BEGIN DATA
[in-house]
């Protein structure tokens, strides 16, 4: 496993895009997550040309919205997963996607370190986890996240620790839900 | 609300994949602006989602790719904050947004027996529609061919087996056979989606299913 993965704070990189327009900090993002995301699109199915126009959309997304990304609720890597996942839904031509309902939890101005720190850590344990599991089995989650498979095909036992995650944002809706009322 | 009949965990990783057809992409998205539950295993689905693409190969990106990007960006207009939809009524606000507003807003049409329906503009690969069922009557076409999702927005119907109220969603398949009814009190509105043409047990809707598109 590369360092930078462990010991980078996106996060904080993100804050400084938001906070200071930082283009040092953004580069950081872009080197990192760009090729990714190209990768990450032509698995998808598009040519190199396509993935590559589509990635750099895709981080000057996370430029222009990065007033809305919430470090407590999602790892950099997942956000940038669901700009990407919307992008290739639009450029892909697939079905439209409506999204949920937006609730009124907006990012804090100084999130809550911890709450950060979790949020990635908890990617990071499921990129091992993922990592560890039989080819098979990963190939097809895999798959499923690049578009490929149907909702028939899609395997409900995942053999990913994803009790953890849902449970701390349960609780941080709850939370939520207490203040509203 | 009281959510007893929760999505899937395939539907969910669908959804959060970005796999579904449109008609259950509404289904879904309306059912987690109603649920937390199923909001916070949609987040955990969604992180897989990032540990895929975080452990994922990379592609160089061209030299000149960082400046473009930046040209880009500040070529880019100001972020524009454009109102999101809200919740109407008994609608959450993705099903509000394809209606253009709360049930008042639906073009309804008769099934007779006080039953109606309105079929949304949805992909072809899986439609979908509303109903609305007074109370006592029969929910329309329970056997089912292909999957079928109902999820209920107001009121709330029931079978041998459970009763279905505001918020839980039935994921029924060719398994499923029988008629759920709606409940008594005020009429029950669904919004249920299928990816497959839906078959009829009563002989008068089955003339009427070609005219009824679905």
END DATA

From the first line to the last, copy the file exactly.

[in-house]
């Protein structure tokens, strides 16, 4: 496993895009997550040309919205997963996607370190986890996240620790839900 | 609300994949602006989602790719904050947004027996529609061919087996056979989606299913 993965704070990189327009900090993002995301699109199915126009959309997304990304609720890597996942839904031509309902939890101005720190850590344990599991089995989650498979095909036992995650944002809706009322 | 009949965990990783057809992409998205539950295993689905693409190969990106990007960006207009939809009524606000507003807003049409329906503009690969069922009557076409999702927005119907109220969603398949009814009190509105043409047990809707598109 590369360092930078462990010991980078996106996060904080993100804050400084938001906070200071930082283009040092953004580069950081872009080197990192760009090729990714190209990768990450032509698995998808598009040519190199396509993935590559589509990635750099895709981080000057996370430029222009990065007033809305919430470090407590999602790892950099997942956000940038669901700009990407919307992008290739639009450029892909697939079905439209409506999204949920937006609730009124907006990012804090100084999130809550911890709450950060979790949020990635908890990617990071499921990129091992993922990592560890039989080819098979990963190939097809895999798959499923690049578009490929149907909702028939899609395997409900995942053999990913994803009790953890849902449970701390349960609780941080709850939370939520207490203040509203 | 009281959510007893929760999505899937395939539907969910669908959804959060970005796999579904449109008609259950509404289904879904309306059912987690109603649920937390199923909001916070949609987040955990969604992180897989990032540990895929975080452990994922990379592609160089061209030299000149960082400046473009930046040209880009500040070529880019100001972020524009454009109102999101809200919740109407008994609608959450993705099903509000394809209606253009709360049930008042639906073009309804008769099934007779006080039953109606309105079929949304949805992909072809899986439609979908509303109903609305007074109370006592029969929910329309329970056997089912292909999957079928109902999820209920107001009121709330029931079978041998459970009763279905505001918020839980039935994921029924060719398994499923029988008629759920709606409940008594005020009429029950669904919004249920299928990816497959839906078959009829009563002989008068089955003339009427070609005219009824679905």